For a significant period of his storied career as a labor organizer, Cesar Chavez opposed illegal immigration.
He encouraged union members to join "wet lines" along the Arizona-Mexico border to prevent undocumented immigrants from crossing into the U.S. He accused immigration agents at the border of letting in undocumented immigrants to undermine the labor efforts of Latino farmworkers.
People who favor less immigration have latched on to this as proof that unions shouldn't support rights for undocumented immigrants. Some restrictionists will probably say more of the same this Wednesday, as workers around the country rally for immigration reform.
But Chavez's history with immigration is more complex.
In some sense, his views on immigration followed the trajectory of other groups concerned with Mexican American rights, like the League of United Latin American Citizens (LULAC).
UC San Diego Professor David Gutiérrez lays things out in his book Walls and Mirrors: Mexican Americans, Mexican Immigrants, and the Politics of Ethnicity.
Until the 1970s, groups like LULAC generally went along with U.S. immigration policy.
But positions began to evolve as Congress considered bills that would make it illegal for employers to hire undocumented workers. More importantly, Gutiérrez writes, Chicano activists started pushing more established organizations to support immigrant rights.
One young activist wrote about the issue in a Chicano newspaper in Los Angeles in 1972:
"It is claimed that illegals cause high unemployment of residents; that they oppose the formation of unions; that they drain residents' incomes by adding to welfare costs; that they add to the tax burden by needing special programs."
"These are fake claims," he argued. "Illegals...do not create unemployment of Chicanos, employers desiring to pay the lowest possible wages do."
Over time, the views of the younger activists trickled up to older, more established organizations like LULAC.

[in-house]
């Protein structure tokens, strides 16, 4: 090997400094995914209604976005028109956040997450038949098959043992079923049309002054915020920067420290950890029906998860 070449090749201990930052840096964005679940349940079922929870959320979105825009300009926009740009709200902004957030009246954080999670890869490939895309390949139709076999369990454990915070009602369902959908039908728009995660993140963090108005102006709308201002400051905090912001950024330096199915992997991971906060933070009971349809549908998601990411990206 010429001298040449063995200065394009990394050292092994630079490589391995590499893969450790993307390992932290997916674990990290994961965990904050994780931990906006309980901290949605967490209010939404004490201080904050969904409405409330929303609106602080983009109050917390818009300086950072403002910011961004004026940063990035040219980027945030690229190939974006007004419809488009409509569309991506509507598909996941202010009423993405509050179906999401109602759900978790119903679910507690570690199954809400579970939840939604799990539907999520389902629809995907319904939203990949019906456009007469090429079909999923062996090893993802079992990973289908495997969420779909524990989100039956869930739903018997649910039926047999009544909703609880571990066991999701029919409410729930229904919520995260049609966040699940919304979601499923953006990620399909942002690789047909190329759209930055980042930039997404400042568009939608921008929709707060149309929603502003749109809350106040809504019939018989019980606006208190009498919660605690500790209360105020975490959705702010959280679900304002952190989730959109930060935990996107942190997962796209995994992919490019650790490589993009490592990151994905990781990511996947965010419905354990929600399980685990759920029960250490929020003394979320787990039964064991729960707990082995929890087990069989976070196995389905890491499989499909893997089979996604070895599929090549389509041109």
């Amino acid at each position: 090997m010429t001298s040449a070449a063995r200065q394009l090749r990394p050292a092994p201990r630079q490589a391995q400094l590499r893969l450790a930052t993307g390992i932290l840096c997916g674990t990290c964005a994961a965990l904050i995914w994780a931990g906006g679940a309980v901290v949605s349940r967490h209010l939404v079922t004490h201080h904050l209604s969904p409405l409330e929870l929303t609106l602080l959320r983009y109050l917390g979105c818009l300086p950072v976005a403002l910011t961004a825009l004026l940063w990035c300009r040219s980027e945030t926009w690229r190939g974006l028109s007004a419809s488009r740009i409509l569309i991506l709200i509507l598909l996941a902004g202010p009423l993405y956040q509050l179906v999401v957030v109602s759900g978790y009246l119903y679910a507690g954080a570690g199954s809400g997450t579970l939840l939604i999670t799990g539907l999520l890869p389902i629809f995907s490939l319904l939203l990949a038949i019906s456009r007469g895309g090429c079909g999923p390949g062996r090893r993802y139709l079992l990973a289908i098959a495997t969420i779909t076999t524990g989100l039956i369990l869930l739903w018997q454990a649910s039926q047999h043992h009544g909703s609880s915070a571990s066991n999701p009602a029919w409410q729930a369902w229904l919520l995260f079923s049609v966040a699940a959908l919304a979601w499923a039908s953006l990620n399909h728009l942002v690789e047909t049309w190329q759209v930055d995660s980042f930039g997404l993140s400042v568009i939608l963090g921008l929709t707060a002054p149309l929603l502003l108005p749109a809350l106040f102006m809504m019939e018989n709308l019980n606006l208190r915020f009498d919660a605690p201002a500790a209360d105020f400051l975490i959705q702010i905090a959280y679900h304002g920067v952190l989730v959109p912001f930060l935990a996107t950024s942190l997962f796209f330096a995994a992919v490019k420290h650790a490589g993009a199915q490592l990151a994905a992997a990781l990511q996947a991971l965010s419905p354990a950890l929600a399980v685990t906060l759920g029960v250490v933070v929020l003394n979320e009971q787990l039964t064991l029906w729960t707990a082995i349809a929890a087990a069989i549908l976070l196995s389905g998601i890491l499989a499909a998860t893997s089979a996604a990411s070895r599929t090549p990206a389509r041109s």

In 1971, for example, a former LULAC president testified before Congress about the divide on immigration. He said that Mexican Americans were "torn between two desires, the desire to be good to our brothers who come from across the border and suffer so much when they are here trying to get ahead, and our desire to have those that are here as citizens advance in our society and become better adjusted to American life with the benefits of American life."
From when he co-founded United Farm Workers in 1962 with Dolores Huerta, Chavez took a hard line on illegal immigration. He thought employers would use undocumented workers as strike breakers, and that temporary workers would undermine the wages of Mexican American residents and citizens. He even reported some undocumented workers to immigration authorities, Gutiérrez writes.
But through the early 1970s, it became clear that Chavez's position was out-of-step with other Mexican American rights groups.
In 1974, the government announced a plan to deport a million undocumented immigrants, and the Attorney General said the plan had the support of United Farm Workers. Chicano activists erupted, and Chavez denied supporting the proposal.
He explained his shifting position later that year in a November 22 letter to the editor, published in the San Francisco Examiner.
"[T]he illegal aliens are doubly exploited, first because they are farm workers, and second because they are powerless to defend their own interests," he wrote. "But if there were no illegals being used to break our strikes, we could win those strikes overnight and then be in a position to improve the living and working conditions of all farm workers."
He promised that United Farm Workers would support legalization for the undocumented, "our brothers and sisters."
Chavez wasn't alone in changing his ideology, Gutiérrez writes. In fact, his shift from an immigration restrictionist to an "amnesty" supporter reflected the greater movement in Mexican American rights.
A Los Angeles union official at the time summed up this new mindset, saying that Mexican Americans who continued to support restrictive immigration policies "should realize that they would not be here if their fathers had not been illegal aliens," which Gutiérrez says was true for a large portion of people at that time.